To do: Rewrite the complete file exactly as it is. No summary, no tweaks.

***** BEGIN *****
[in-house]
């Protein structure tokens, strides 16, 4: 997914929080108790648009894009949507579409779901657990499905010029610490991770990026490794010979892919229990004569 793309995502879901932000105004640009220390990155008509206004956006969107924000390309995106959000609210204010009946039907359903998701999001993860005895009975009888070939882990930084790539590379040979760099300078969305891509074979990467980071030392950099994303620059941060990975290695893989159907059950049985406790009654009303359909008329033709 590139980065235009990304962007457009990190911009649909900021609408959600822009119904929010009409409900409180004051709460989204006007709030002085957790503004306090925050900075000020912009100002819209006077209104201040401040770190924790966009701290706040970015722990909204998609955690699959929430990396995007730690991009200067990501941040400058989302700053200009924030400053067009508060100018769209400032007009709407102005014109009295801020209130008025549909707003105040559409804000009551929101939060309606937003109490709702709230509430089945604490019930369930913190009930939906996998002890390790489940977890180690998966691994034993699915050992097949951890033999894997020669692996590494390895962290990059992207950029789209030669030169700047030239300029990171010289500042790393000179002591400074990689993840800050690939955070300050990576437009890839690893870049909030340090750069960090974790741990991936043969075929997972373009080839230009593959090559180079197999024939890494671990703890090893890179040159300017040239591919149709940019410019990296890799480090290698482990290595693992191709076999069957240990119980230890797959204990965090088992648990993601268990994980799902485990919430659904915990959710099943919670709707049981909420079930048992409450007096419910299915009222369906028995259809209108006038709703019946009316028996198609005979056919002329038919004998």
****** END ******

[in-house]
């Protein structure tokens, strides 16, 4: 997914929080108790648009894009949507579409779901657990499905010029610490991770990026490794010979892919229990004569 793309995502879901932000105004640009220390990155008509206004956006969107924000390309995106959000609210204010009946039907359903998701999001993860005895009975009888070939882990930084790539590379040979760099300078969305891509074979990467980071030392950099994303620059941060990975290695893989159907059950049985406790009654009303359909008329033709 590139980065235009990304962007457009990190911009649909900021609408959600822009119904929010009409409900409180004051709460989204006007709030002085957790503004306090925050900075000020912009100002819209006077209104201040401040770190924790966009701290706040970015722990909204998609955690699959929430990396995007730690991009200067990501941040400058989302700053200009924030400053067009508060100018769209400032007009709407102005014109009295801020209130008025549909707003105040559409804000009551929101939060309606937003109490709702709230509430089945604490019930369930913190009930939906996998002890390790489940977890180690998966691994034993699915050992097949951890033999894997020669692996590494390895962290990059992207950029789209030669030169700047030239300029990171010289500042790393000179002591400074990689993840800050690939955070300050990576437009890839690893870049909030340090750069960090974790741990991936043969075929997972373009080839230009593959090559180079197999024939890494671990703890090893890179040159300017040239591919149709940019410019990296890799480090290698482990290595693992191709076999069957240990119980230890797959204990965090088992648990993601268990994980799902485990919430659904915990959710099943919670709707049981909420079930048992409450007096419910299915009222369906028995259809209108006038709703019946009316028996198609005979056919002329038919004998």